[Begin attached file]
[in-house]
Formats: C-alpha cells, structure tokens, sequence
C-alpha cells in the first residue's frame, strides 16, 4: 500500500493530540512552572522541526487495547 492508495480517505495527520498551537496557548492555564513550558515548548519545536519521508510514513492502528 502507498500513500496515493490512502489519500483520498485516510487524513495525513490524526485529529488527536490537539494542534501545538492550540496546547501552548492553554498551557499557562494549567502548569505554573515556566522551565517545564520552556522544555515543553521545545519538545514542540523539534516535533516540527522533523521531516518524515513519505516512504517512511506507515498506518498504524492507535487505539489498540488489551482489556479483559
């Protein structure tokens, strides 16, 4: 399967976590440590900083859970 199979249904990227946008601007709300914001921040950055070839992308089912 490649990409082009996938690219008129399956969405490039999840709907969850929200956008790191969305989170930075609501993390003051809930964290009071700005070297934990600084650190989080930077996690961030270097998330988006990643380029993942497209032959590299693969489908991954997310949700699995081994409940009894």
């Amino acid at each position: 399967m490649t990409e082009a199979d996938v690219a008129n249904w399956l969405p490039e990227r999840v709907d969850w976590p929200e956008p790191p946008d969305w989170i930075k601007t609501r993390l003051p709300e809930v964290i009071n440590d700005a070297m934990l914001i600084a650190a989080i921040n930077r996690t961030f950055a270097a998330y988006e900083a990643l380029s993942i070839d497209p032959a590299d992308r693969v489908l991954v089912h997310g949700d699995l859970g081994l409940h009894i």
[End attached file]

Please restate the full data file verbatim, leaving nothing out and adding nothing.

[in-house]
Formats: C-alpha cells, structure tokens, sequence
C-alpha cells in the first residue's frame, strides 16, 4: 500500500493530540512552572522541526487495547 492508495480517505495527520498551537496557548492555564513550558515548548519545536519521508510514513492502528 502507498500513500496515493490512502489519500483520498485516510487524513495525513490524526485529529488527536490537539494542534501545538492550540496546547501552548492553554498551557499557562494549567502548569505554573515556566522551565517545564520552556522544555515543553521545545519538545514542540523539534516535533516540527522533523521531516518524515513519505516512504517512511506507515498506518498504524492507535487505539489498540488489551482489556479483559
């Protein structure tokens, strides 16, 4: 399967976590440590900083859970 199979249904990227946008601007709300914001921040950055070839992308089912 490649990409082009996938690219008129399956969405490039999840709907969850929200956008790191969305989170930075609501993390003051809930964290009071700005070297934990600084650190989080930077996690961030270097998330988006990643380029993942497209032959590299693969489908991954997310949700699995081994409940009894």
């Amino acid at each position: 399967m490649t990409e082009a199979d996938v690219a008129n249904w399956l969405p490039e990227r999840v709907d969850w976590p929200e956008p790191p946008d969305w989170i930075k601007t609501r993390l003051p709300e809930v964290i009071n440590d700005a070297m934990l914001i600084a650190a989080i921040n930077r996690t961030f950055a270097a998330y988006e900083a990643l380029s993942i070839d497209p032959a590299d992308r693969v489908l991954v089912h997310g949700d699995l859970g081994l409940h009894i």